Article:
Still in its infancy, many 3D printers have a bit of a learning curve that may deter some consumers. MakerBot is looking to lower this entry barrier with the Replicator Mini 3D printer. At $1,375, the Mini isn't the cheapest introductory 3D printer out there, but it is one of the most powerful with an intuitive user experience.
MakerBot claims that the Replicator Mini is capable of one-touch 3D printing, and indeed there is only one button on the Mini itself. Other controls for the Mini can be accessed via MakerBot's new desktop and mobile apps.
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MakerBot announced the Replicator Mini at CES 2014 in Las Vegas, along with two other all-new machines: the MakerBot Replicator, a "prosumer" 3D printer costing $2,899, and the Replicator Z18, an industrial-strength 3D printer that costs $6,499.
The Replicator Mini is, as its name and price suggest, the smallest of the three. It can print objects with a build volume of up to 4 x 4 x 6 inches using a so-called Smart Extruder, the nozzle that puts down the layers of material that comprise a printed object.
MakerBot calls it a "smart extruder" because it connects wirelessly to the printer. If the printer needs more filament halfway through a job, the extruder will ping the printer to pause the job, and the printer will then ping you an alert. Secured to the rest of the printer with magnets, the extruder can then be easily removed, cleaned and refilled.
Inside the print area, the Mini has a camera that can stream live video of your in-progress prints to your devices via MakerBot's newly announced desktop and mobile apps. Users can also take pictures from the app. The Replicator Mini itself connects to computers via Wi-Fi or USB. MakerBot says the Mini requires no further setup.
Some may balk at the Mini's price, in which case entry-level 3D printers such as the $799 Snap3D by Tjiko Labs or the $499 da Vinci by XYZprinting might be a better fit. But for its simplicity, good quality and support from MakerBot's apps, the Replicator Mini is sure to attract attention from experienced 3D printers as well as newbies.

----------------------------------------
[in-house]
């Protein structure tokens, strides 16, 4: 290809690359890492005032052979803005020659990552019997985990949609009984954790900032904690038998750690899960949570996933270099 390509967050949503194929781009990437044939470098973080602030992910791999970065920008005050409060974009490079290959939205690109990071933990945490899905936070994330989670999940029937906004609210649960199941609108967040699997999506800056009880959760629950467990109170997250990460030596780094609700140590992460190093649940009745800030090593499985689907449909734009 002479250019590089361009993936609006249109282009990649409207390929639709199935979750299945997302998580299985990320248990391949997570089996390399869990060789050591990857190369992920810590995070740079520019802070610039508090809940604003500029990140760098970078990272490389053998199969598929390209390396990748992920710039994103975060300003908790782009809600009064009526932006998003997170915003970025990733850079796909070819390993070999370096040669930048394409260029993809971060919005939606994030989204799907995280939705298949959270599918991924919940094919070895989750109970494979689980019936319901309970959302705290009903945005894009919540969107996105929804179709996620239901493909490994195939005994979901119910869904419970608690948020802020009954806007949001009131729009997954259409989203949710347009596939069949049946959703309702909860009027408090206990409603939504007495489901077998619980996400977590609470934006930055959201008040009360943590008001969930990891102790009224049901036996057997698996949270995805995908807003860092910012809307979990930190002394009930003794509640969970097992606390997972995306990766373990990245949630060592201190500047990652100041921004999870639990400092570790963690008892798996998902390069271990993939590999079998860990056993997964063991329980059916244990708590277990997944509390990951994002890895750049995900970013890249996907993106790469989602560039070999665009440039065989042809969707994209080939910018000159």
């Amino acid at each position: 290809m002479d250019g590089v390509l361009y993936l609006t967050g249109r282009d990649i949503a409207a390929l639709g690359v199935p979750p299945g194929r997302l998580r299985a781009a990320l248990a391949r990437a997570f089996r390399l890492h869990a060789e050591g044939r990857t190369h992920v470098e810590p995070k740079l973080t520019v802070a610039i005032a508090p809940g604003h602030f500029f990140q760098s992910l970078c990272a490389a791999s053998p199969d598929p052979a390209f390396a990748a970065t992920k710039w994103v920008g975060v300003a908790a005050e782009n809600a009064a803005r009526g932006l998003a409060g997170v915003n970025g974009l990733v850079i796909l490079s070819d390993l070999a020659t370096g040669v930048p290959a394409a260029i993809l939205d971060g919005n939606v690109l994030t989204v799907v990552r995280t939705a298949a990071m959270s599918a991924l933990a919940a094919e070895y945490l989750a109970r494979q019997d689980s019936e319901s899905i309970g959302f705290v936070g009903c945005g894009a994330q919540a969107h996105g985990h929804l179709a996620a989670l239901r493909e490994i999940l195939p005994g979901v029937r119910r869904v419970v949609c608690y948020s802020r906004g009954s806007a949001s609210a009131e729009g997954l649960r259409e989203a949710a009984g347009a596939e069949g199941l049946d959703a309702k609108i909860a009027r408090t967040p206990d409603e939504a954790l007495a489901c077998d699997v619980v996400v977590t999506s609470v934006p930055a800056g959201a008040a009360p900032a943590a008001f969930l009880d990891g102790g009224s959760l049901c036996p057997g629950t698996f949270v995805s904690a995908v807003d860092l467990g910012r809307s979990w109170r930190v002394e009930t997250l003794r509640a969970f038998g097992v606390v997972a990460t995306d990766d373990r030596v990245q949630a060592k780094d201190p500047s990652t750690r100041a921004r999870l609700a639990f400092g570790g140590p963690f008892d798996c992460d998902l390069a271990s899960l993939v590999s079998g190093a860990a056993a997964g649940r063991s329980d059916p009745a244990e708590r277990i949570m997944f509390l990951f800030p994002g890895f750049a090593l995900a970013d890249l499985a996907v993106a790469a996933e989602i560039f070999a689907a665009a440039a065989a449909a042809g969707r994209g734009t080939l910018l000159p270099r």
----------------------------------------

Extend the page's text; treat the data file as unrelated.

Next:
At the same time Makerbot announced the Makerbot Replicator, a "prosumer" machine with an 8 x 10 x 6-inch build volume and a print resolution of up to 100 microns per layer. Like the Mini, it uses a Smart Extruder and has a camera inside the build area.
To control filament, heating details and connectivity to the MakerBot cloud storage service, a knob on the device lets users navigate printer settings via a 3.5-inch LCD display.
The Replicator also features assisted build plate leveling, which means it works with the extruder to adjust the distance between the tray and the extruder in order to fine-tune the printing process. MakerBot compared this to focusing a camera.
The MakerBot Replicator costs $2,899. You can order the replicator starting today, and shipping will begin in a few weeks, Makerbot said.
The third 3D printer MakerBot revealed at CES is the Replicator Z18. With an enormous build volume of 12 x 12 x 18 inches, the Makerbot Replicator Z18c an make far larger objects than the Replicator Mini and the Replicator, or it can print multiple smaller prints at the same time. Like the Makerbot Replicator, it has a Smart Extruder, a camera inside the build area and a print resolution of up to 100 microns.
At $6,499 the Z18 won't appeal to the average customer, but MakerBot claims that this 3D printer has the best price to build volume ratio on the market. It added that the Z18 will be used in its own factories to make more MakerBots.